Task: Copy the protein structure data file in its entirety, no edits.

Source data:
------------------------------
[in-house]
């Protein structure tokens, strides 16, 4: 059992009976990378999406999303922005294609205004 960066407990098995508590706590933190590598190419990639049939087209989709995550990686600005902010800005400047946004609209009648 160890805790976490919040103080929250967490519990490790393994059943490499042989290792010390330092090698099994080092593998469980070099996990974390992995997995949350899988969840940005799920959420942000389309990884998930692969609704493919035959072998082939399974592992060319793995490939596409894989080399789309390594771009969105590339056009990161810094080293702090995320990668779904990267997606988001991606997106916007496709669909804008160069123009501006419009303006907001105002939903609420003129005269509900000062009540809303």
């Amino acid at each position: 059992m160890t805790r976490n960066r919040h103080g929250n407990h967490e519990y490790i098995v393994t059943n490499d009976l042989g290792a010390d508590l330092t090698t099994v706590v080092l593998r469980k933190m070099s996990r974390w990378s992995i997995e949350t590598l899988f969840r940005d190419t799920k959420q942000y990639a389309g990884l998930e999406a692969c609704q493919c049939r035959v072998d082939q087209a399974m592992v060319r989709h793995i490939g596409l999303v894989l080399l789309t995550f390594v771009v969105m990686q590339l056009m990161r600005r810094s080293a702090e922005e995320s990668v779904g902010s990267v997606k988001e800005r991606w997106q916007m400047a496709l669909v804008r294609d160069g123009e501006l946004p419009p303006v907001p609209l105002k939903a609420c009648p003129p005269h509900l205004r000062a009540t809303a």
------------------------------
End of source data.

[in-house]
């Protein structure tokens, strides 16, 4: 059992009976990378999406999303922005294609205004 960066407990098995508590706590933190590598190419990639049939087209989709995550990686600005902010800005400047946004609209009648 160890805790976490919040103080929250967490519990490790393994059943490499042989290792010390330092090698099994080092593998469980070099996990974390992995997995949350899988969840940005799920959420942000389309990884998930692969609704493919035959072998082939399974592992060319793995490939596409894989080399789309390594771009969105590339056009990161810094080293702090995320990668779904990267997606988001991606997106916007496709669909804008160069123009501006419009303006907001105002939903609420003129005269509900000062009540809303």
């Amino acid at each position: 059992m160890t805790r976490n960066r919040h103080g929250n407990h967490e519990y490790i098995v393994t059943n490499d009976l042989g290792a010390d508590l330092t090698t099994v706590v080092l593998r469980k933190m070099s996990r974390w990378s992995i997995e949350t590598l899988f969840r940005d190419t799920k959420q942000y990639a389309g990884l998930e999406a692969c609704q493919c049939r035959v072998d082939q087209a399974m592992v060319r989709h793995i490939g596409l999303v894989l080399l789309t995550f390594v771009v969105m990686q590339l056009m990161r600005r810094s080293a702090e922005e995320s990668v779904g902010s990267v997606k988001e800005r991606w997106q916007m400047a496709l669909v804008r294609d160069g123009e501006l946004p419009p303006v907001p609209l105002k939903a609420c009648p003129p005269h509900l205004r000062a009540t809303a």